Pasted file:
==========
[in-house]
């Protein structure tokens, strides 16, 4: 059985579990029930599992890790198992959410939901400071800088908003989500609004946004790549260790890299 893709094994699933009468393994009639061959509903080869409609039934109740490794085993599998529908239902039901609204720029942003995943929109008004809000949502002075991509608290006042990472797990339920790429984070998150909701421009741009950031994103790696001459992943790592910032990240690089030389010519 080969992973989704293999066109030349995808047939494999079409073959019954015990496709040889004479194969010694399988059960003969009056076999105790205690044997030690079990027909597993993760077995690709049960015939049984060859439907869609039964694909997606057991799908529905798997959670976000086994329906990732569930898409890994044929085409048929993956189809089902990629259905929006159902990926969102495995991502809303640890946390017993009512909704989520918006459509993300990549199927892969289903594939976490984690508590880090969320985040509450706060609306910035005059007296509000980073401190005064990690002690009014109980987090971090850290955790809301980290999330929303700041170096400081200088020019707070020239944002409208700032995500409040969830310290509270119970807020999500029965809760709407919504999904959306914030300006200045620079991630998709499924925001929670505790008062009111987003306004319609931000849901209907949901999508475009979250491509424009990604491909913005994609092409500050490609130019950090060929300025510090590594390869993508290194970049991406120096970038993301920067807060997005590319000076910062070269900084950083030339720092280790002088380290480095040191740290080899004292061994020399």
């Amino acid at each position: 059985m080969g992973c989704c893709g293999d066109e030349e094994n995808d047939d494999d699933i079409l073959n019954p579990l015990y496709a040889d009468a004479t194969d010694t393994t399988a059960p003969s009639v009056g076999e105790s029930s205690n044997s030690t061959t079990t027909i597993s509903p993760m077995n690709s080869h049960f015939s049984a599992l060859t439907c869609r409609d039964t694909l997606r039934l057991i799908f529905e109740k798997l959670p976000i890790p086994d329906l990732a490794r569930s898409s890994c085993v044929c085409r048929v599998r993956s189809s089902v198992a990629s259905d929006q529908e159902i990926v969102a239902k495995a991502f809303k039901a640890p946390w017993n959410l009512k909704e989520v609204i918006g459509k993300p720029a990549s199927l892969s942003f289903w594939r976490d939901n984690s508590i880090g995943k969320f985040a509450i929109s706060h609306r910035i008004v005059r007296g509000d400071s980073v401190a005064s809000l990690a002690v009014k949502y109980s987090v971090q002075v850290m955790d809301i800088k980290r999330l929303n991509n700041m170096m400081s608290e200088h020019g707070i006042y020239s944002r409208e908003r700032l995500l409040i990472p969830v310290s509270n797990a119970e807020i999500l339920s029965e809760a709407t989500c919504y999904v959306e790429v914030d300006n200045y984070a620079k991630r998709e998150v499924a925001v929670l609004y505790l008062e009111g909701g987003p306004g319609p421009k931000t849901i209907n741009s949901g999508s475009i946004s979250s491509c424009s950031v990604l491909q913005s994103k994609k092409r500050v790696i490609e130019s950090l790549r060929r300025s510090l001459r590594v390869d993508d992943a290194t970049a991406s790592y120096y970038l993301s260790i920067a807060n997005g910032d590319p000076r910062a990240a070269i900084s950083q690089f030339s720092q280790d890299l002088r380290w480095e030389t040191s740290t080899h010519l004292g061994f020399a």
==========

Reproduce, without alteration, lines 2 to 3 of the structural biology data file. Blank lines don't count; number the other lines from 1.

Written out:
């Protein structure tokens, strides 16, 4: 059985579990029930599992890790198992959410939901400071800088908003989500609004946004790549260790890299 893709094994699933009468393994009639061959509903080869409609039934109740490794085993599998529908239902039901609204720029942003995943929109008004809000949502002075991509608290006042990472797990339920790429984070998150909701421009741009950031994103790696001459992943790592910032990240690089030389010519 080969992973989704293999066109030349995808047939494999079409073959019954015990496709040889004479194969010694399988059960003969009056076999105790205690044997030690079990027909597993993760077995690709049960015939049984060859439907869609039964694909997606057991799908529905798997959670976000086994329906990732569930898409890994044929085409048929993956189809089902990629259905929006159902990926969102495995991502809303640890946390017993009512909704989520918006459509993300990549199927892969289903594939976490984690508590880090969320985040509450706060609306910035005059007296509000980073401190005064990690002690009014109980987090971090850290955790809301980290999330929303700041170096400081200088020019707070020239944002409208700032995500409040969830310290509270119970807020999500029965809760709407919504999904959306914030300006200045620079991630998709499924925001929670505790008062009111987003306004319609931000849901209907949901999508475009979250491509424009990604491909913005994609092409500050490609130019950090060929300025510090590594390869993508290194970049991406120096970038993301920067807060997005590319000076910062070269900084950083030339720092280790002088380290480095040191740290080899004292061994020399």
């Amino acid at each position: 059985m080969g992973c989704c893709g293999d066109e030349e094994n995808d047939d494999d699933i079409l073959n019954p579990l015990y496709a040889d009468a004479t194969d010694t393994t399988a059960p003969s009639v009056g076999e105790s029930s205690n044997s030690t061959t079990t027909i597993s509903p993760m077995n690709s080869h049960f015939s049984a599992l060859t439907c869609r409609d039964t694909l997606r039934l057991i799908f529905e109740k798997l959670p976000i890790p086994d329906l990732a490794r569930s898409s890994c085993v044929c085409r048929v599998r993956s189809s089902v198992a990629s259905d929006q529908e159902i990926v969102a239902k495995a991502f809303k039901a640890p946390w017993n959410l009512k909704e989520v609204i918006g459509k993300p720029a990549s199927l892969s942003f289903w594939r976490d939901n984690s508590i880090g995943k969320f985040a509450i929109s706060h609306r910035i008004v005059r007296g509000d400071s980073v401190a005064s809000l990690a002690v009014k949502y109980s987090v971090q002075v850290m955790d809301i800088k980290r999330l929303n991509n700041m170096m400081s608290e200088h020019g707070i006042y020239s944002r409208e908003r700032l995500l409040i990472p969830v310290s509270n797990a119970e807020i999500l339920s029965e809760a709407t989500c919504y999904v959306e790429v914030d300006n200045y984070a620079k991630r998709e998150v499924a925001v929670l609004y505790l008062e009111g909701g987003p306004g319609p421009k931000t849901i209907n741009s949901g999508s475009i946004s979250s491509c424009s950031v990604l491909q913005s994103k994609k092409r500050v790696i490609e130019s950090l790549r060929r300025s510090l001459r590594v390869d993508d992943a290194t970049a991406s790592y120096y970038l993301s260790i920067a807060n997005g910032d590319p000076r910062a990240a070269i900084s950083q690089f030339s720092q280790d890299l002088r380290w480095e030389t040191s740290t080899h010519l004292g061994f020399a």